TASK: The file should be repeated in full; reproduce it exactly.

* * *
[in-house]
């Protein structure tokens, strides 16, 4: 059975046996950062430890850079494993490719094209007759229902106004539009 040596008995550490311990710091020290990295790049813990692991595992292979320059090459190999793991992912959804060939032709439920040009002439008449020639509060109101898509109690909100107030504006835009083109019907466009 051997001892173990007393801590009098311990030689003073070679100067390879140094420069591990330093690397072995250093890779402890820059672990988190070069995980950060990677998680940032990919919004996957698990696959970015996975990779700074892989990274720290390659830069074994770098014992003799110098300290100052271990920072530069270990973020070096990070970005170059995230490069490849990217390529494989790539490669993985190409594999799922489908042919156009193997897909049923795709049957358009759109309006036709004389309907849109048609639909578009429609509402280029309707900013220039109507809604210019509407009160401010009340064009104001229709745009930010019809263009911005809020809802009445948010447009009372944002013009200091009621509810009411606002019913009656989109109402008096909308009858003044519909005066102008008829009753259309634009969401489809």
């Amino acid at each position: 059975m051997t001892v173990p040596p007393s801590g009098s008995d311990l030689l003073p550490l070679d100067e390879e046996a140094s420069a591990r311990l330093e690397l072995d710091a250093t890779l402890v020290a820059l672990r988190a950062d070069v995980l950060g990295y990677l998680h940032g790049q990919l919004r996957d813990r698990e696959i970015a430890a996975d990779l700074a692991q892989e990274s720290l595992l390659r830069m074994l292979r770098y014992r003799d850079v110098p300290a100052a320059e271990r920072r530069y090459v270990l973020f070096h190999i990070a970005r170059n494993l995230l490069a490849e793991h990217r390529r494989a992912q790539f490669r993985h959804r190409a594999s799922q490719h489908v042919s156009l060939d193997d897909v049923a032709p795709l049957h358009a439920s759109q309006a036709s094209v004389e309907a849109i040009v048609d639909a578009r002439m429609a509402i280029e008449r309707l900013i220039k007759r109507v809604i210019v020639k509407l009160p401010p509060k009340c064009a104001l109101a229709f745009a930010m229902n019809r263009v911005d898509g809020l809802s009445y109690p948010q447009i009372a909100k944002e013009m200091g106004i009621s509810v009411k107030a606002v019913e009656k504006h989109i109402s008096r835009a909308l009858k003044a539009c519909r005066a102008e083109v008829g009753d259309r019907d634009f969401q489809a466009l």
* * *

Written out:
[in-house]
């Protein structure tokens, strides 16, 4: 059975046996950062430890850079494993490719094209007759229902106004539009 040596008995550490311990710091020290990295790049813990692991595992292979320059090459190999793991992912959804060939032709439920040009002439008449020639509060109101898509109690909100107030504006835009083109019907466009 051997001892173990007393801590009098311990030689003073070679100067390879140094420069591990330093690397072995250093890779402890820059672990988190070069995980950060990677998680940032990919919004996957698990696959970015996975990779700074892989990274720290390659830069074994770098014992003799110098300290100052271990920072530069270990973020070096990070970005170059995230490069490849990217390529494989790539490669993985190409594999799922489908042919156009193997897909049923795709049957358009759109309006036709004389309907849109048609639909578009429609509402280029309707900013220039109507809604210019509407009160401010009340064009104001229709745009930010019809263009911005809020809802009445948010447009009372944002013009200091009621509810009411606002019913009656989109109402008096909308009858003044519909005066102008008829009753259309634009969401489809």
């Amino acid at each position: 059975m051997t001892v173990p040596p007393s801590g009098s008995d311990l030689l003073p550490l070679d100067e390879e046996a140094s420069a591990r311990l330093e690397l072995d710091a250093t890779l402890v020290a820059l672990r988190a950062d070069v995980l950060g990295y990677l998680h940032g790049q990919l919004r996957d813990r698990e696959i970015a430890a996975d990779l700074a692991q892989e990274s720290l595992l390659r830069m074994l292979r770098y014992r003799d850079v110098p300290a100052a320059e271990r920072r530069y090459v270990l973020f070096h190999i990070a970005r170059n494993l995230l490069a490849e793991h990217r390529r494989a992912q790539f490669r993985h959804r190409a594999s799922q490719h489908v042919s156009l060939d193997d897909v049923a032709p795709l049957h358009a439920s759109q309006a036709s094209v004389e309907a849109i040009v048609d639909a578009r002439m429609a509402i280029e008449r309707l900013i220039k007759r109507v809604i210019v020639k509407l009160p401010p509060k009340c064009a104001l109101a229709f745009a930010m229902n019809r263009v911005d898509g809020l809802s009445y109690p948010q447009i009372a909100k944002e013009m200091g106004i009621s509810v009411k107030a606002v019913e009656k504006h989109i109402s008096r835009a909308l009858k003044a539009c519909r005066a102008e083109v008829g009753d259309r019907d634009f969401q489809a466009l």